Half of Crisil-rated mid-sized cos eligible for restructuring 2.0

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May 07, 2021 1:15 AM

Last fiscal, a third of the aforesaid SMEs had cushioned their liquidity by availing of the RBI moratorium on bank loans. This relief was complemented by a bounce-back in demand, which limited the number of companies that had opted for restructuring under the resolution framework 1.0.

Crisil also analysed the impact of the proposed restructuring on a sectoral basis, categorising 43 sectors (excluding the financial sector) into three categories – high, moderate and low resilience.Crisil also analysed the impact of the proposed restructuring on a sectoral basis, categorising 43 sectors (excluding the financial sector) into three categories – high, moderate and low resilience.

Half of Crisil-rated mid-sized companies will be eligible for the restructuring window offered under the resolution framework 2.0 announced by the Reserve Bank of India (RBI). Companies with relatively weaker credit profiles, and part of low-resilience sectors are expected to benefit more from the scheme, the rating agency said on Thursday.

“Though localised at the moment, disruptions caused by the second wave of the pandemic have the potential to hit smaller businesses, which were yet to fully recover from the blow dealt by the first wave. The restructuring would entail rescheduling of their financial obligations, thereby easing liquidity pressure,” Crisil Ratings said in a release.

The agency rates about 6,800 mid-sized companies, excluding financial sector entities. Of these, 3,500 are small and medium enterprises (SMEs) having bank loan exposure of up to Rs 25 crore. About 3,400 of them are standard accounts, which makes them eligible to avail of the restructuring.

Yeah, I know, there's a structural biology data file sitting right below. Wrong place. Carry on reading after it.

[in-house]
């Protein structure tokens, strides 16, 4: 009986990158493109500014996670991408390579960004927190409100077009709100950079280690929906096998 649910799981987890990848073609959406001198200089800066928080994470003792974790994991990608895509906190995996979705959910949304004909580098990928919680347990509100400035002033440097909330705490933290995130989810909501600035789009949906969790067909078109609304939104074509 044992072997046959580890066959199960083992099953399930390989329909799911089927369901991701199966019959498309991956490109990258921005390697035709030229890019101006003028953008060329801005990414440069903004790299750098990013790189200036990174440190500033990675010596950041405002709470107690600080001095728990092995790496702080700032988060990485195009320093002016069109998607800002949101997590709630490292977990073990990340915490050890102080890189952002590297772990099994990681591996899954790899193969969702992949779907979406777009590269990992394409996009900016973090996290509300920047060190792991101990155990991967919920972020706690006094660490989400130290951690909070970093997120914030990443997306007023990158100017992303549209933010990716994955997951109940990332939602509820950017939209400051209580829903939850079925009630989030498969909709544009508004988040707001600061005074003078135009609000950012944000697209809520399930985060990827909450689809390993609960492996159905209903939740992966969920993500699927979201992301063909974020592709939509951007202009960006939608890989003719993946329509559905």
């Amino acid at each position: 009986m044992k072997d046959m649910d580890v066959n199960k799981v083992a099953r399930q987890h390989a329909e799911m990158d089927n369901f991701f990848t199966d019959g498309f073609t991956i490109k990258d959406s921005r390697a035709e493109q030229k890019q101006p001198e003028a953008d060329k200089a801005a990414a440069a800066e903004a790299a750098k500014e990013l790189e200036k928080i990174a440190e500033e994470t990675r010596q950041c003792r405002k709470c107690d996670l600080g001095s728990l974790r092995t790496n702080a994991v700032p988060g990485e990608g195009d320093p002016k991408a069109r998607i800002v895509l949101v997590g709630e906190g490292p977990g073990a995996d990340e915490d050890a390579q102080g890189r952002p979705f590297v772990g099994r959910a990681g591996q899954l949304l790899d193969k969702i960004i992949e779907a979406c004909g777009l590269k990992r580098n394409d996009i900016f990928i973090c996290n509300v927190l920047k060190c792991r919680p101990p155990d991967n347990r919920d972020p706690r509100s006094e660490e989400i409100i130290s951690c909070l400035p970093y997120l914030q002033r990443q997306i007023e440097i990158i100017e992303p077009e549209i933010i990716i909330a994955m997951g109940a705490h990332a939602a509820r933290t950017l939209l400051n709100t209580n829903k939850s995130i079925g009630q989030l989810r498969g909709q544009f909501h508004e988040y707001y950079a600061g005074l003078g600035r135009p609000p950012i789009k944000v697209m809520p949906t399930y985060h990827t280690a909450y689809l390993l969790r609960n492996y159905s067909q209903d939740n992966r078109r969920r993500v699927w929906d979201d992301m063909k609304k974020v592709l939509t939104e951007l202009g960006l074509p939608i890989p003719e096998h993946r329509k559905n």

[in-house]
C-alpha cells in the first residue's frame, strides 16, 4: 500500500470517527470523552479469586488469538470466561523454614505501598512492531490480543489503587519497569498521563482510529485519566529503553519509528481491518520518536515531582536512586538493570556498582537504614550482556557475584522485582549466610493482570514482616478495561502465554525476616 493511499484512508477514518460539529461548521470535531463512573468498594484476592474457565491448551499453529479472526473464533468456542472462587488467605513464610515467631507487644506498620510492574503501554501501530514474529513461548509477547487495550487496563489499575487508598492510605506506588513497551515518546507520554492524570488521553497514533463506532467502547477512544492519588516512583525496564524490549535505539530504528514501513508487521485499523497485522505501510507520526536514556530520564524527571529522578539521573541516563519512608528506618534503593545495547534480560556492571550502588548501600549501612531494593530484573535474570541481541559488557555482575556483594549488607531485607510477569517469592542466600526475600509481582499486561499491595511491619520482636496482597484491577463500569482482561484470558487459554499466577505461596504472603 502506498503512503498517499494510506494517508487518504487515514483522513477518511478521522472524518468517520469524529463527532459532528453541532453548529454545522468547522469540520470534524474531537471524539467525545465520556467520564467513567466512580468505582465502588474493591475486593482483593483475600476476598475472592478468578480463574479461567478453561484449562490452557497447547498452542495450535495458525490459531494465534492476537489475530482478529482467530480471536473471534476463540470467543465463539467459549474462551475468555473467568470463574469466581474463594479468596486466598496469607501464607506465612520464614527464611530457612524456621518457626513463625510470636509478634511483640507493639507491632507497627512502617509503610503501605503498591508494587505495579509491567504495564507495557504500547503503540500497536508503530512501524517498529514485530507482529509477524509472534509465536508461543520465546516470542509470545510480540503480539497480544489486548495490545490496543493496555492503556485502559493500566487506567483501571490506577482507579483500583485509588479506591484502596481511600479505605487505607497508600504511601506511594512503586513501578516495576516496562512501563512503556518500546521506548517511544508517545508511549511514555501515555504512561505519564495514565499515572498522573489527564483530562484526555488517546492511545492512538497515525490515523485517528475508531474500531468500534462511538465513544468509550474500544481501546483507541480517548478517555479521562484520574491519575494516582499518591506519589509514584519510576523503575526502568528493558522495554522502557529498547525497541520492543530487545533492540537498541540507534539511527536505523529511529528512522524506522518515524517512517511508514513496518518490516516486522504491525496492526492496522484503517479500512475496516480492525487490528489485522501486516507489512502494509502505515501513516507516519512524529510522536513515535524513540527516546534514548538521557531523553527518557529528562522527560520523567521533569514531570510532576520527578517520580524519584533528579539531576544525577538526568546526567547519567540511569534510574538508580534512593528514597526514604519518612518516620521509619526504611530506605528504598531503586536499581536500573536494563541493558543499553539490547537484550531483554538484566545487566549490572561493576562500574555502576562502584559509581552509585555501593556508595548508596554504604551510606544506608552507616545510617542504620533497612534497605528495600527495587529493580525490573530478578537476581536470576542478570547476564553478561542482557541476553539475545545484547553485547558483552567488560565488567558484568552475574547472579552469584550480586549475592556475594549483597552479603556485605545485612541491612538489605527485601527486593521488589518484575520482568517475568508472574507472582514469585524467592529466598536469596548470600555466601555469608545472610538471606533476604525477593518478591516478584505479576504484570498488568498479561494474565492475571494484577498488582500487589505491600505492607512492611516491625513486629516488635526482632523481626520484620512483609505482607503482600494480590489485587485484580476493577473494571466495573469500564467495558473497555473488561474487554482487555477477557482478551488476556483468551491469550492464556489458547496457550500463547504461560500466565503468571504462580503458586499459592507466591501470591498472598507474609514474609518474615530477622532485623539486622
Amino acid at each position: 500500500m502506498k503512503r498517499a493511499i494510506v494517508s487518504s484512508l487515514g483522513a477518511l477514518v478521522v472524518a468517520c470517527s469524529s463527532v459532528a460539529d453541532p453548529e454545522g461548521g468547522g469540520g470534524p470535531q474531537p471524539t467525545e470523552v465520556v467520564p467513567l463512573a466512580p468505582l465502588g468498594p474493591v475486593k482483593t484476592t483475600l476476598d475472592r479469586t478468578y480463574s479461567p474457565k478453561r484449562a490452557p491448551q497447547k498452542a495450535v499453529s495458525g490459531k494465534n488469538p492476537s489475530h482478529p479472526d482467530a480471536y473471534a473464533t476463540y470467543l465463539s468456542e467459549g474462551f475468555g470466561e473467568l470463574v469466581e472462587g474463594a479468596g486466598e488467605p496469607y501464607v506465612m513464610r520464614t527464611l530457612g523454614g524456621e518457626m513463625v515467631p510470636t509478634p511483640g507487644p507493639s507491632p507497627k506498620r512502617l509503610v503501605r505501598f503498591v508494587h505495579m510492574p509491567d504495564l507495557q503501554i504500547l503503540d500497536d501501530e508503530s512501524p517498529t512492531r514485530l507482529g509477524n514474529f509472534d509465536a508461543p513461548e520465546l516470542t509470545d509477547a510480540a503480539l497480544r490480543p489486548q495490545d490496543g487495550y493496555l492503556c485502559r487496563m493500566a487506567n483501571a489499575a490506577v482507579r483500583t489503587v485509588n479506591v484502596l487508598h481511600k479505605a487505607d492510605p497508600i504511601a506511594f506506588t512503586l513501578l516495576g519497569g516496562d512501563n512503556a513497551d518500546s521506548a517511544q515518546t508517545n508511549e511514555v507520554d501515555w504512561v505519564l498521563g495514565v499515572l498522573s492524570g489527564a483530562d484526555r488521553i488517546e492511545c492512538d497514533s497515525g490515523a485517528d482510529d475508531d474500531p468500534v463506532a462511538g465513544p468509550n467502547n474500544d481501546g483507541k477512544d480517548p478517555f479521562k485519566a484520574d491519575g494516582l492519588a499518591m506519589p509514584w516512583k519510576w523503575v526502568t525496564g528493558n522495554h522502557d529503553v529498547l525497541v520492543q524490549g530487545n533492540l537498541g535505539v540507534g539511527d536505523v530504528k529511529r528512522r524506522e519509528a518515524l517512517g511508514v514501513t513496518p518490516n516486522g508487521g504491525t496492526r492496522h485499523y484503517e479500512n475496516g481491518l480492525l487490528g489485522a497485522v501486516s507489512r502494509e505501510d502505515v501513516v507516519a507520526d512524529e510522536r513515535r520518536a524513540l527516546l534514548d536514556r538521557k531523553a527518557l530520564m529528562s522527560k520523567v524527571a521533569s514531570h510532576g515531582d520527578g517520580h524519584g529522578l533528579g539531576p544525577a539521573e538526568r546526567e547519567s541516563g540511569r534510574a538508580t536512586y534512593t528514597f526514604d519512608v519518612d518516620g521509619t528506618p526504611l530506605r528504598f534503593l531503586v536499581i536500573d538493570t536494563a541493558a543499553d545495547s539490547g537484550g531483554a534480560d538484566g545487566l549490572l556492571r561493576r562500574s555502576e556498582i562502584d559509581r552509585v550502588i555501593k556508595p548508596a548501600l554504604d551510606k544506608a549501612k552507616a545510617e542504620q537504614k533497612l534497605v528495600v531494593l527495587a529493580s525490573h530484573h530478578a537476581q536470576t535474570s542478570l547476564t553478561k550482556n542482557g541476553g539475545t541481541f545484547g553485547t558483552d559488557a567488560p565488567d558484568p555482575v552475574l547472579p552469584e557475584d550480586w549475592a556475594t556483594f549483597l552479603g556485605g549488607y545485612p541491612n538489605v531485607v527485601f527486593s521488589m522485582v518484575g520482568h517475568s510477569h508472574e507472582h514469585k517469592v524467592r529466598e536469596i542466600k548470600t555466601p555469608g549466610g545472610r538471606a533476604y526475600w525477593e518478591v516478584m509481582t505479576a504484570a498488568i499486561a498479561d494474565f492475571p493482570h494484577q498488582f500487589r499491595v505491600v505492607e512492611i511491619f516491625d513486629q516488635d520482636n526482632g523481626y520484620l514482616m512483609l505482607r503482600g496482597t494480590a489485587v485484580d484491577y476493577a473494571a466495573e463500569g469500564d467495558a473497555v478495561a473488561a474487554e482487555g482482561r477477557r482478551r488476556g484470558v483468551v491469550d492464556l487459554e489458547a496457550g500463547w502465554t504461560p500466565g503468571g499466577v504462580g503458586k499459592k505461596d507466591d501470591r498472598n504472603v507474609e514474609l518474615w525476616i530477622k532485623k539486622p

Subodh Rai, chief ratings officer, Crisil, said that four out of five companies eligible for restructuring have sub-investment category ratings, indicating their relatively weak ability to manage liquidity shocks. “Restructuring 2.0 could provide interim liquidity relief to these companies to cope with near-term cash-flow mismatches,” he added.

Last fiscal, a third of the aforesaid SMEs had cushioned their liquidity by availing of the RBI moratorium on bank loans. This relief was complemented by a bounce-back in demand, which limited the number of companies that had opted for restructuring under the resolution framework 1.0.

With the resurgence of the pandemic and absence of any moratorium window this time around, their resilience will be tested. “However, CRISIL Ratings believes that the impact of pandemic could be contained over the next 2-3 months. Therefore, the actual number of companies opting for restructuring could be much lower than that are eligible,” the statement said.

Crisil also analysed the impact of the proposed restructuring on a sectoral basis, categorising 43 sectors (excluding the financial sector) into three categories – high, moderate and low resilience. Companies in low-resilience sectors such as retail, hospitality, auto dealerships, travel and tourism and residential real estate are likely to be impacted the most by the resurgence of the pandemic, and therefore more likely to opt for the restructuring.

The rating agency will assess the impact of restructuring 2.0 on its rated credits on a case-to-case basis after factoring in the timeliness and terms of the restructuring of debt, as sanctioned by the respective lenders and regulatory guidelines. “If the impact of the second wave of the pandemic is not contained over the next two-three months, more restructuring may be necessitated. This will bear watching,” it said.

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